Friday, November 11, 2011

Stuffing as a family tradition, and why mine is better than yours

Come a little closer, I'm going to tell you a secret.

My mom has the best stuffing recipe in the world.  Oh yes, it's true.

I wasn't aware of the fact that I had grown up eating the best stuffing in existence until I moved away and started making it for other people.  It's always the best stuffing they've ever had,  and I doubt they were saying that to be nice, because to be frank, not all of those people that ate the stuffing turned out to be very nice people.

I'm not sure how old this recipe is... but I know it was also my Grandmother's stuffing recipe. I know very little about this stuffing besides that it is delicious, it's crazy simple, and everyone in my family has their own strange connection with it.

Picture IS related.
The stuffing has to be made the night before and left in the fridge raw overnight to become the awesome stuffing-butterfly that it is the next day.  I remember very clearly growing up that my Aunt Lori would come over the night before Thanksgiving and drink Bloody Marys with my mom as they made the stuffing, which slowly became more and more amusing throughout the night.  After the stuffing was mixed and resting in the giant metal bowl my mom reserved specifically for this task, I would watch my mom very seriously struggle not to eat most of the stuffing raw.  I have a very vivid impression of my dad scolding her for it, "Linda! There are RAW EGGS in that!" and then he'd laugh, as if he just realized how ridiculous it was to scold her for something she did every single year without getting sick.  Then she'd giggle like a little girl getting away with something and lick the spoon. I suppose this proves that most eggs will not, in fact, kill you instantly if you eat them raw. Not that I would suggest you eat this stuffing raw (If I had a lawyer, he'd want me to say that).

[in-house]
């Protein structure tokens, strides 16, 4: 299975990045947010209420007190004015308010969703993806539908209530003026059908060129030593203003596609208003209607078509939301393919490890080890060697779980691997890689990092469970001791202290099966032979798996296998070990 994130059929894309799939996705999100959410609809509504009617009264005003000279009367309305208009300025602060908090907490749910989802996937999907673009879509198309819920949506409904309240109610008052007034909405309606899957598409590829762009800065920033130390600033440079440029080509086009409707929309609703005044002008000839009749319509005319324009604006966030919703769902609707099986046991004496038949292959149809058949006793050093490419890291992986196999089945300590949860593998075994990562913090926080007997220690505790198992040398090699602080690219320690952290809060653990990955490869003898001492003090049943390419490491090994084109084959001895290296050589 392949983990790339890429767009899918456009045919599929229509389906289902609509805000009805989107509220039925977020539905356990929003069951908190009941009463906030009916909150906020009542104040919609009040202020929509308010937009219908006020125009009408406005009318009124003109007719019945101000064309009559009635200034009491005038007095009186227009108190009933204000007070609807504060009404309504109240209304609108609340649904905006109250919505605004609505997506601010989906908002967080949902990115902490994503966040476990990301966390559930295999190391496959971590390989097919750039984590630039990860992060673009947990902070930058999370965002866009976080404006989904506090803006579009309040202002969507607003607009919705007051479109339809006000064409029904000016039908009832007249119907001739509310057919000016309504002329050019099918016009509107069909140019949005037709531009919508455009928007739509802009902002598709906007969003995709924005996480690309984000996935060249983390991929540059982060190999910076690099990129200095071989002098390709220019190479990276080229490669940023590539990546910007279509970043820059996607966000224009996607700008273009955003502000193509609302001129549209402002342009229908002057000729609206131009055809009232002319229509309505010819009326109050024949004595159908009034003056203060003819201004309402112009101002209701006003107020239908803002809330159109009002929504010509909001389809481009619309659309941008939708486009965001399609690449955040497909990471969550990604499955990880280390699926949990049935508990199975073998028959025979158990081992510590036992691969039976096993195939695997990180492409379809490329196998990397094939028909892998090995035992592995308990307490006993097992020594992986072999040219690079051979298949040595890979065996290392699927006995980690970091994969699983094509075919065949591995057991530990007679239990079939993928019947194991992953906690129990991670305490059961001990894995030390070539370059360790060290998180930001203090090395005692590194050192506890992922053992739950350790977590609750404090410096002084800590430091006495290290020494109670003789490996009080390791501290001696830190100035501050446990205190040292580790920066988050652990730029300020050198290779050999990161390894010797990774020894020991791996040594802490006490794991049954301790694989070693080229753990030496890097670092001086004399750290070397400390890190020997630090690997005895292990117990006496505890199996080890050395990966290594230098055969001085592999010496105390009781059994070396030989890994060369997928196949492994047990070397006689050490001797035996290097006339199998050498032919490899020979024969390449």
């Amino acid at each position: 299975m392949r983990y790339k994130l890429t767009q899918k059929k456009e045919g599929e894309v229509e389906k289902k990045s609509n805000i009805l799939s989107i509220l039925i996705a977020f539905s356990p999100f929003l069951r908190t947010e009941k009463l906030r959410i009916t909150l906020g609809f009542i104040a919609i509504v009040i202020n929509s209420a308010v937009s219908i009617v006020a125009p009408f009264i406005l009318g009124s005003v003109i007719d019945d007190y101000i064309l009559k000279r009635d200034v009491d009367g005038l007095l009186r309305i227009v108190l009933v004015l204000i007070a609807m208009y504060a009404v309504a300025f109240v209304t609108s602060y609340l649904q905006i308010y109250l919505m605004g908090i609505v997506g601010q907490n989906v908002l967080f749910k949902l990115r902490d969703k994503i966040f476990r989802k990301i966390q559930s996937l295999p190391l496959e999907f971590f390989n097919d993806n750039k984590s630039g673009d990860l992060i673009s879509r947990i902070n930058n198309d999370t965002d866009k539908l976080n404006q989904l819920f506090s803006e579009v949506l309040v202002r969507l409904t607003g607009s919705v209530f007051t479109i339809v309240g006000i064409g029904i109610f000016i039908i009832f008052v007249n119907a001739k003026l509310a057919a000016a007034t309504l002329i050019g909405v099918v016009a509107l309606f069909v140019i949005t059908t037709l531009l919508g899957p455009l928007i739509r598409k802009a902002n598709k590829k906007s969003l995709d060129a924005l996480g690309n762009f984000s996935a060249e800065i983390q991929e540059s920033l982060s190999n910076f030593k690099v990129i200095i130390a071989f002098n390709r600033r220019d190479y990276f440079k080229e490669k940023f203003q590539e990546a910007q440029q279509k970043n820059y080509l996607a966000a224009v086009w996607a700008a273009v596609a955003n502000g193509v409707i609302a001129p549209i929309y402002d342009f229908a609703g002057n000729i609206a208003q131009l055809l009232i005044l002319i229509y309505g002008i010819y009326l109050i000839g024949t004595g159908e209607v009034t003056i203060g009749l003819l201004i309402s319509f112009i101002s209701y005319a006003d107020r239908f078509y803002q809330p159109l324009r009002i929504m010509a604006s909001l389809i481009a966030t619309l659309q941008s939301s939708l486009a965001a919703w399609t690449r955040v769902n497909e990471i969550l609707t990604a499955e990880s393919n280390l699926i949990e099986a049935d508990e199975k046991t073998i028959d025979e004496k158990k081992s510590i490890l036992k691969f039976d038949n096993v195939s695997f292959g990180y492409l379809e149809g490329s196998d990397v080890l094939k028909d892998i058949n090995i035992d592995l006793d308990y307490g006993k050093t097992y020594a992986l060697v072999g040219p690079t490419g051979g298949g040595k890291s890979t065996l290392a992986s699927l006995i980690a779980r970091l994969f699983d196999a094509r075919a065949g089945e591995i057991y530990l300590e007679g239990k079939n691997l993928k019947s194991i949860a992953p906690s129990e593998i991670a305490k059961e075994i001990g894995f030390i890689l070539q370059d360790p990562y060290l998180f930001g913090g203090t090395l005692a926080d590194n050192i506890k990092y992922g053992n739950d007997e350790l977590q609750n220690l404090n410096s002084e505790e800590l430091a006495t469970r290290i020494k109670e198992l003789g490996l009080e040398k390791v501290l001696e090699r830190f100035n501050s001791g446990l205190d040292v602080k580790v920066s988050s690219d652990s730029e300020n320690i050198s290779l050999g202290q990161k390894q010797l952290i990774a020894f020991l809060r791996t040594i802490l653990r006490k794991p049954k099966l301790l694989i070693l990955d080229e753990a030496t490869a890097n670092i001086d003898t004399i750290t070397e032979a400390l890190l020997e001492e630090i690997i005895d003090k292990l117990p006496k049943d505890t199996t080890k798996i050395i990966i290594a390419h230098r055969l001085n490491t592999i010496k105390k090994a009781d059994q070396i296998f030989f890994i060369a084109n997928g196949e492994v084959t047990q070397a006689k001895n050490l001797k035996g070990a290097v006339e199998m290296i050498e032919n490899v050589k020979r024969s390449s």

Once the stuffing was baked, the challenge became keeping my Aunt Lori and I away from the crispy top layer. Oh, crispy top layer... you tease me with your crunchy deliciousness.

This recipe was dictated to me over the phone by my mother, who hasn't needed a recipe for it since God knows when. Probably never. If there's something that's not clear, let me know... but it's pretty cut and dry.

My Mom's Stuffing

2 pounds lean ground beef
1 package of Sage and Onion Croutons (preferably Brownberry), 2 packages if also stuffing a bird
1 whole head of Celery
4 onions
2 sticks of butter
2 eggs
Whole Milk
Salt & Pepper to taste
Brown the ground beef and drain off the excess fat.  In a separate pan, saute the onions and celery until soft in a stick of butter.  Add about a teaspoon of salt and black pepper to taste to the vegetables when they are done cooking. If the onions and celery become dry while cooking, add up to a stick more butter.  Put the croutons in a very large bowl and wet with milk.  Don't be afraid of the croutons getting, as my mom would say, "Gunky."  They have to be very wet for the stuffing to work.

Put the hot ingredients in the bowl with the croutons and mix.  Beat the eggs, and add them to the mixture. Make sure everything is incorporated well, and wet. If the stuffing seems dry, add more milk.  It shouldn't be floating, but it should be sloppy. Cover the mixture and let sit in the refrigerator over night.

The next day, bake in a preheated oven at 350 degrees for about an hour, covered for the first 45 minutes (or, stuff inside of a turkey, and roast as usual).

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